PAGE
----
Saturday, 28 July 2012 15:29

State prisons regurgitating felons

There are 38,000 more felons in California county jails and other local lockups and programs, thanks to a relatively new state policy dubbed “realignment” which officials hope will reduce what had been a rapidly-growing prison population.

Published in Prison Legal News
Thursday, 21 June 2012 15:44

Can America Reduce its Prison Population?

The current trend of prison downsizing in the United States may not succeed unless experts can advise policy makers promptly about which non-prison programs for convicts change offender behavior, says criminologist Joan Petersilia of Stanford Law School.

Published in Current Events

Everything is bigger in Texas, the saying goes, and that is now also true of its prison system.

Published in Prison Legal News
Monday, 04 June 2012 19:50

Finding money in California's prisons

So far, the only apparent solutions to California's budget crisis are increased revenues and draconian budget cuts. Legislative leaders have pledged to examine all options to avert further crippling reductions in

Published in Current Events

By Liz Goodwin | The Lookout – Fri, May 18, 2012

What if it cost $17 to make a 15-minute phone call in the U.S.? How often would you call home?

That's the dilemma facing many inmates who must rely on the prison phone service and pay sky-high rates.

A bipartisan group of prison reformers is calling on the Federal Communications Commission to stop phone companies from charging inmates what they call unreasonable and predatory rates to make phone calls.

Published in Inmate Telephone News

(Thompson, AP/San Francisco Chronicle, 4/19)

California should create an independent board to monitor prison health care after federal oversight ends, according to a report released Thursday by the Legislative Analyst's Office, the AP/San Francisco Chronicle reports.


About six years ago, U.S. District Judge Thelton Henderson appointed J. Clark Kelso to oversee the state's prison health care system after determining that an average of one inmate per week died as a

result of malpractice or neglect.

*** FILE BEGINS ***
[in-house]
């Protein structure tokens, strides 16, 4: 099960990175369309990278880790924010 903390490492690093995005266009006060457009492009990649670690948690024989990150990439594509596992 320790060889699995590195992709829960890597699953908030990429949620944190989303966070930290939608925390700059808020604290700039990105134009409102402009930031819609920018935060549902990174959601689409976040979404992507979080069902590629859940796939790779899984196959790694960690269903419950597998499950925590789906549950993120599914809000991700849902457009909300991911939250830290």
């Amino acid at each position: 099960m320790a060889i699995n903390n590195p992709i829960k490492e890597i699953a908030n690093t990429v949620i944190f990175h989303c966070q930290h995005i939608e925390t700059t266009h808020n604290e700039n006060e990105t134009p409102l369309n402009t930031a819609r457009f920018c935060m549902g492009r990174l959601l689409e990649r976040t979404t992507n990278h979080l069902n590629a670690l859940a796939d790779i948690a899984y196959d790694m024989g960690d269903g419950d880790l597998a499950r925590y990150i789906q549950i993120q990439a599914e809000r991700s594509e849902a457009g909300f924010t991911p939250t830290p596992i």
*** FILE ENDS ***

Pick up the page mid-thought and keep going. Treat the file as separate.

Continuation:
In May 2011, the U.S. Supreme Court ordered California to reduce its inmate population to help improve health care.

Since then, the state has begun shifting low-level offenders to county jails to address prison overcrowding and building new health facilities at prisons.

In January, Henderson said the federal receivership overseeing California's prison health care can end because the state has improved inmate care (California Healthline, 2/24).

LAO released the new report less than two weeks before state officials and attorneys representing inmates are scheduled to recommend to a federal judge whether the receivership should end and

whether the state should maintain oversight of prison health care.

Published in Current Events
Prison Guards walking the parimeter outside the Florence Federal Prison
Guards walk along the fence at the federal prison in Florence, Colo. Misconduct… (Bob Daemmrich / AFP-Getty Images)

September 29, 2011|By Alexa Vaughn, Washington Bureau

Washington — Arrests of federal prison guards soared nearly 90% over the last decade, possibly because of poor hiring practices during a 25% increase in prison growth, the Justice Department's inspector general reported.

Misconduct investigations doubled, and more than half of the offenses were committed during the officers' first two years on the job. The inspector general recommended that the Federal Bureau of Prisons improve its background investigation of job applicants and find better ways to assess rookie officers. Such arrests have risen 90% over the last decade, according to findings by the Justice Department's inspector general.But other factors have contributed to the problem, including private prisons and increasing numbers of female prisoners and young offenders in federal facilities, the inspector general found.

Published in Prison Legal News
Wednesday, 06 October 2010 14:36

States Use Canines for Cell Phone Search

GALT, Calif. (AP) — They’ve been finding hidden bombs, drugs and corpses for years, using their sense of smell to locate what their human handlers would otherwise have to see in plain sight.

Now dogs are being deployed in prisons to help curb one of the most serious problems confronting corrections officials: smuggled cell phones.

Published in Inmate Telephone News
September 30, 2010

Democratic Sen. Alex Padilla today verbally slapped Gov. Arnold Schwarzenegger for vetoing his legislation to make furnishing a cell phone to a state prison inmate a misdemeanor crime.

The Los Angeles lawmaker, in a written statement, characterized Schwarzenegger's veto of Senate Bill 525 as irresponsible and says it "gives the green light to smugglers."

Published in Inmate Telephone News

This is a LKL Web Exclusive  by Richard Subia, Deputy Director, Division of Adult Institutions at the California Department of Corrections and Rehabilitation.
Richard is a guest TONIGHT on Larry King Live.

The opinions expressed below are his own and we welcome your comments.

The California Department of Corrections and Rehabilitation (CDCR) has been using dogs to find narcotics for several years.
But  with the ban on tobacco products and the growing problem of contraband cell phones, I wanted to see if dogs could be used to find tobacco and cell phones. I contacted Sgt. Wayne Conrad and asked for his help. Sgt. Conrad handles CDCR's dog training program.  Once he was able to determine that cell phones did indeed have a unique odor, he developed a training plan.

Published in Inmate Telephone News